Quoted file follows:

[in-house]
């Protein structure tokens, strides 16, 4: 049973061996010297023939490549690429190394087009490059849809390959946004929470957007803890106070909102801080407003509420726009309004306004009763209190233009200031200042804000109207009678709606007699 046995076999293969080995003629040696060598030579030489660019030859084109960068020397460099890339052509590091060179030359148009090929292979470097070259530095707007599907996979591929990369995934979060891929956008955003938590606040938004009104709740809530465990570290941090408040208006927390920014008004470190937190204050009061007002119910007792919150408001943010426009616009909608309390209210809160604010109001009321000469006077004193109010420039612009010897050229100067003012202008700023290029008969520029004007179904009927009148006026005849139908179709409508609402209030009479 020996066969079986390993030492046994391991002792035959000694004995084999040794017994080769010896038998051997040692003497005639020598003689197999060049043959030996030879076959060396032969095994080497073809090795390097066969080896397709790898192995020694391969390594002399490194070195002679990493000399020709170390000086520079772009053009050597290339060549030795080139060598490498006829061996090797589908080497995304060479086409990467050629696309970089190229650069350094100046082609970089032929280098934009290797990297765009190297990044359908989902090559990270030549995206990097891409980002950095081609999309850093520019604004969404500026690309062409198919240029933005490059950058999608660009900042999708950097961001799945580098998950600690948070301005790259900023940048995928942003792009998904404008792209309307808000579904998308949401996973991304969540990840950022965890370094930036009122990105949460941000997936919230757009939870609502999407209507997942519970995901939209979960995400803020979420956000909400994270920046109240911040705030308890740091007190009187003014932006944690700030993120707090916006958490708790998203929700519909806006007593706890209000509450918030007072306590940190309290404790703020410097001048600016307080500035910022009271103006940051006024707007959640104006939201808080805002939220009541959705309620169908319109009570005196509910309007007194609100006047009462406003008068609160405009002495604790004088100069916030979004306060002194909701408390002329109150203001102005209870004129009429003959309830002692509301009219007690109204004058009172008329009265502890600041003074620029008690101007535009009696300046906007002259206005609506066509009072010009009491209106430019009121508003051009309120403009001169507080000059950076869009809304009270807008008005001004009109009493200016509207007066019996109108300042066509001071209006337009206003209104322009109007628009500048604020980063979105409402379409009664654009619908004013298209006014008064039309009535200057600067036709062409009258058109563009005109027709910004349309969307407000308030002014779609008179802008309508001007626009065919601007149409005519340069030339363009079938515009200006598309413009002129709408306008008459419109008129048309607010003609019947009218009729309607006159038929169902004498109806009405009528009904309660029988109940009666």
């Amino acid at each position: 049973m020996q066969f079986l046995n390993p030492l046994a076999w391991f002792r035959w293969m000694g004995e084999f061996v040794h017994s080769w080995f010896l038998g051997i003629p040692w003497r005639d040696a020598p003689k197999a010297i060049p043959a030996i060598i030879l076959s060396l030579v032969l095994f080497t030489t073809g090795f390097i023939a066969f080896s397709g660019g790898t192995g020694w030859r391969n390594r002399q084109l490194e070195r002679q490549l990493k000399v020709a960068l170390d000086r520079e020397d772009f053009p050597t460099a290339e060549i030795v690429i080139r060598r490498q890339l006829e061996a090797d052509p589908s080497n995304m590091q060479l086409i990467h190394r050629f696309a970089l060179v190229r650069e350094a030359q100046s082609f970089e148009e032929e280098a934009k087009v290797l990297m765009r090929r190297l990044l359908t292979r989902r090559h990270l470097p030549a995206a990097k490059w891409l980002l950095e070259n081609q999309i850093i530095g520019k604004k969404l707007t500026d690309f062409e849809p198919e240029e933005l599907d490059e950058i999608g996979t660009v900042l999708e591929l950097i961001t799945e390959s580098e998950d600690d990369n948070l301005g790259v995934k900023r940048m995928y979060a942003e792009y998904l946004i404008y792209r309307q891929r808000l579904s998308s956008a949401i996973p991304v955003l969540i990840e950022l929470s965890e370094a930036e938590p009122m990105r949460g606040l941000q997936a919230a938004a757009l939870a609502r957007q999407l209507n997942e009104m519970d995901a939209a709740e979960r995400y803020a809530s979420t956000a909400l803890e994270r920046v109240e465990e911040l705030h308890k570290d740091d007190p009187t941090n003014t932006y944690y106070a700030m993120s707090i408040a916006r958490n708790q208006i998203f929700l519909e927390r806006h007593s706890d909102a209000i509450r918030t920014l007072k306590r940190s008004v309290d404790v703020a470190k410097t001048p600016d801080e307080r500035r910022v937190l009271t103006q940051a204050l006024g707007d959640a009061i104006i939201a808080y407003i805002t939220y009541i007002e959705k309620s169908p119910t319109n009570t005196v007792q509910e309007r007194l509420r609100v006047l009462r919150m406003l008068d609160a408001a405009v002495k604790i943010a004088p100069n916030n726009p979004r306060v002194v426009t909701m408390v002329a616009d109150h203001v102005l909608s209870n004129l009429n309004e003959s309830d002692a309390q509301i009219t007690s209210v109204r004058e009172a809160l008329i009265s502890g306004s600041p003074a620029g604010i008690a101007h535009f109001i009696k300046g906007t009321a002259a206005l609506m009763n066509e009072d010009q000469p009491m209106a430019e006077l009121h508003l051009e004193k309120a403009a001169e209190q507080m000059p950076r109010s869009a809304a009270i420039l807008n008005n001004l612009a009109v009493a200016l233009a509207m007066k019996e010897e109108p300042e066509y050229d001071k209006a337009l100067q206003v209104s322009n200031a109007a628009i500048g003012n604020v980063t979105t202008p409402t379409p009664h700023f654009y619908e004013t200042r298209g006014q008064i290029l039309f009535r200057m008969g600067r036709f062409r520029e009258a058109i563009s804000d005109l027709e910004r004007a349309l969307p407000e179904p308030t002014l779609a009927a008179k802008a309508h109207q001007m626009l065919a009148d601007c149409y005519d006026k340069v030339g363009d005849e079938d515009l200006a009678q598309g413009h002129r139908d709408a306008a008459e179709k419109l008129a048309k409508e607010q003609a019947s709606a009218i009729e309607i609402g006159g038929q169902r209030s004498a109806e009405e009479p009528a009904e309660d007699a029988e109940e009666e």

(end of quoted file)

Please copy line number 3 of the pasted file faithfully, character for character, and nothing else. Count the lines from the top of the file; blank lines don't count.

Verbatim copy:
């Amino acid at each position: 049973m020996q066969f079986l046995n390993p030492l046994a076999w391991f002792r035959w293969m000694g004995e084999f061996v040794h017994s080769w080995f010896l038998g051997i003629p040692w003497r005639d040696a020598p003689k197999a010297i060049p043959a030996i060598i030879l076959s060396l030579v032969l095994f080497t030489t073809g090795f390097i023939a066969f080896s397709g660019g790898t192995g020694w030859r391969n390594r002399q084109l490194e070195r002679q490549l990493k000399v020709a960068l170390d000086r520079e020397d772009f053009p050597t460099a290339e060549i030795v690429i080139r060598r490498q890339l006829e061996a090797d052509p589908s080497n995304m590091q060479l086409i990467h190394r050629f696309a970089l060179v190229r650069e350094a030359q100046s082609f970089e148009e032929e280098a934009k087009v290797l990297m765009r090929r190297l990044l359908t292979r989902r090559h990270l470097p030549a995206a990097k490059w891409l980002l950095e070259n081609q999309i850093i530095g520019k604004k969404l707007t500026d690309f062409e849809p198919e240029e933005l599907d490059e950058i999608g996979t660009v900042l999708e591929l950097i961001t799945e390959s580098e998950d600690d990369n948070l301005g790259v995934k900023r940048m995928y979060a942003e792009y998904l946004i404008y792209r309307q891929r808000l579904s998308s956008a949401i996973p991304v955003l969540i990840e950022l929470s965890e370094a930036e938590p009122m990105r949460g606040l941000q997936a919230a938004a757009l939870a609502r957007q999407l209507n997942e009104m519970d995901a939209a709740e979960r995400y803020a809530s979420t956000a909400l803890e994270r920046v109240e465990e911040l705030h308890k570290d740091d007190p009187t941090n003014t932006y944690y106070a700030m993120s707090i408040a916006r958490n708790q208006i998203f929700l519909e927390r806006h007593s706890d909102a209000i509450r918030t920014l007072k306590r940190s008004v309290d404790v703020a470190k410097t001048p600016d801080e307080r500035r910022v937190l009271t103006q940051a204050l006024g707007d959640a009061i104006i939201a808080y407003i805002t939220y009541i007002e959705k309620s169908p119910t319109n009570t005196v007792q509910e309007r007194l509420r609100v006047l009462r919150m406003l008068d609160a408001a405009v002495k604790i943010a004088p100069n916030n726009p979004r306060v002194v426009t909701m408390v002329a616009d109150h203001v102005l909608s209870n004129l009429n309004e003959s309830d002692a309390q509301i009219t007690s209210v109204r004058e009172a809160l008329i009265s502890g306004s600041p003074a620029g604010i008690a101007h535009f109001i009696k300046g906007t009321a002259a206005l609506m009763n066509e009072d010009q000469p009491m209106a430019e006077l009121h508003l051009e004193k309120a403009a001169e209190q507080m000059p950076r109010s869009a809304a009270i420039l807008n008005n001004l612009a009109v009493a200016l233009a509207m007066k019996e010897e109108p300042e066509y050229d001071k209006a337009l100067q206003v209104s322009n200031a109007a628009i500048g003012n604020v980063t979105t202008p409402t379409p009664h700023f654009y619908e004013t200042r298209g006014q008064i290029l039309f009535r200057m008969g600067r036709f062409r520029e009258a058109i563009s804000d005109l027709e910004r004007a349309l969307p407000e179904p308030t002014l779609a009927a008179k802008a309508h109207q001007m626009l065919a009148d601007c149409y005519d006026k340069v030339g363009d005849e079938d515009l200006a009678q598309g413009h002129r139908d709408a306008a008459e179709k419109l008129a048309k409508e607010q003609a019947s709606a009218i009729e309607i609402g006159g038929q169902r209030s004498a109806e009405e009479p009528a009904e309660d007699a029988e109940e009666e």